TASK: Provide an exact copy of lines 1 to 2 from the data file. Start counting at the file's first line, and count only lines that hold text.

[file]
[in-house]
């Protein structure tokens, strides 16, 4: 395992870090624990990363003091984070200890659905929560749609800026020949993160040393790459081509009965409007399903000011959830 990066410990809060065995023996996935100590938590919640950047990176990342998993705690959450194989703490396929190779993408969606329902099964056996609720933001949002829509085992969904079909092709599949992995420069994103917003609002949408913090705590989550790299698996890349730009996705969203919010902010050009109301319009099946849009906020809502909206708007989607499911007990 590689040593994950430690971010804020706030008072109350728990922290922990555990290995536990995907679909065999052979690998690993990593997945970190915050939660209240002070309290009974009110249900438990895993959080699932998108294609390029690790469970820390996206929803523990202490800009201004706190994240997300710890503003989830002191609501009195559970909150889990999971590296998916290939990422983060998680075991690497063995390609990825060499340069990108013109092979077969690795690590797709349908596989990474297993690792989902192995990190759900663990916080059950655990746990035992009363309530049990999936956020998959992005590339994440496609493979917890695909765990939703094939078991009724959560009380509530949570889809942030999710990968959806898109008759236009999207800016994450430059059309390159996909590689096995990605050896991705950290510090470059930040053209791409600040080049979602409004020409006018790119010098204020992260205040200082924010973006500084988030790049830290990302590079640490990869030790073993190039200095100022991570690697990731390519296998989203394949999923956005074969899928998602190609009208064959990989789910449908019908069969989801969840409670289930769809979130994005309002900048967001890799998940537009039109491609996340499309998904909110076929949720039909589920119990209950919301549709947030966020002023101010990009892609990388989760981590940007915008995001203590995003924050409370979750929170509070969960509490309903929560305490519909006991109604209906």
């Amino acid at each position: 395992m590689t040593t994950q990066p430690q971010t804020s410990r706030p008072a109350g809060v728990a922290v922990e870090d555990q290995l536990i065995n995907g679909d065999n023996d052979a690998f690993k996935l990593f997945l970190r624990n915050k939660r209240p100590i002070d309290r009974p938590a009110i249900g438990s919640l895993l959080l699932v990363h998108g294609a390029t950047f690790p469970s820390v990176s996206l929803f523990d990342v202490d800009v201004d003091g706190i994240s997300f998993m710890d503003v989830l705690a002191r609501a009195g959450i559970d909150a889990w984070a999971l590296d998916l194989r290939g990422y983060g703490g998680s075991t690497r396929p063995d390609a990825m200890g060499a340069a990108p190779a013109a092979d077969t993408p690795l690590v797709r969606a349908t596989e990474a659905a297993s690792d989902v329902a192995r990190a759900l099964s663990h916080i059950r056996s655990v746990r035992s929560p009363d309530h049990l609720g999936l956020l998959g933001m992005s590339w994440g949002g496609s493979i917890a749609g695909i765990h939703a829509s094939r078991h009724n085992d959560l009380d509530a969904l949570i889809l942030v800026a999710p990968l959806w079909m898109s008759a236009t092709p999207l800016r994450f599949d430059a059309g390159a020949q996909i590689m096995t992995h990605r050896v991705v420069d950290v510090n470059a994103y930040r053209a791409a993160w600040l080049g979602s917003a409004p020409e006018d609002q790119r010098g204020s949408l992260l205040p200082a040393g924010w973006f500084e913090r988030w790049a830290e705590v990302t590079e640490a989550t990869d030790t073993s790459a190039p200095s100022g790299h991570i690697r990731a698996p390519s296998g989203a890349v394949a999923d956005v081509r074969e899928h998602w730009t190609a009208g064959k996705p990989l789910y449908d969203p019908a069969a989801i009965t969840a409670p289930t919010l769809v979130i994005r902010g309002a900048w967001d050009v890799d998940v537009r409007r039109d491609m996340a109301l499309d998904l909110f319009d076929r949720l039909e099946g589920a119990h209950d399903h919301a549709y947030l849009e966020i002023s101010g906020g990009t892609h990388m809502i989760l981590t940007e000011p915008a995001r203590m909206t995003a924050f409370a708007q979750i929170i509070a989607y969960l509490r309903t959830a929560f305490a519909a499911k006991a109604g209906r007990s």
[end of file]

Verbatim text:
[in-house]
């Protein structure tokens, strides 16, 4: 395992870090624990990363003091984070200890659905929560749609800026020949993160040393790459081509009965409007399903000011959830 990066410990809060065995023996996935100590938590919640950047990176990342998993705690959450194989703490396929190779993408969606329902099964056996609720933001949002829509085992969904079909092709599949992995420069994103917003609002949408913090705590989550790299698996890349730009996705969203919010902010050009109301319009099946849009906020809502909206708007989607499911007990 590689040593994950430690971010804020706030008072109350728990922290922990555990290995536990995907679909065999052979690998690993990593997945970190915050939660209240002070309290009974009110249900438990895993959080699932998108294609390029690790469970820390996206929803523990202490800009201004706190994240997300710890503003989830002191609501009195559970909150889990999971590296998916290939990422983060998680075991690497063995390609990825060499340069990108013109092979077969690795690590797709349908596989990474297993690792989902192995990190759900663990916080059950655990746990035992009363309530049990999936956020998959992005590339994440496609493979917890695909765990939703094939078991009724959560009380509530949570889809942030999710990968959806898109008759236009999207800016994450430059059309390159996909590689096995990605050896991705950290510090470059930040053209791409600040080049979602409004020409006018790119010098204020992260205040200082924010973006500084988030790049830290990302590079640490990869030790073993190039200095100022991570690697990731390519296998989203394949999923956005074969899928998602190609009208064959990989789910449908019908069969989801969840409670289930769809979130994005309002900048967001890799998940537009039109491609996340499309998904909110076929949720039909589920119990209950919301549709947030966020002023101010990009892609990388989760981590940007915008995001203590995003924050409370979750929170509070969960509490309903929560305490519909006991109604209906």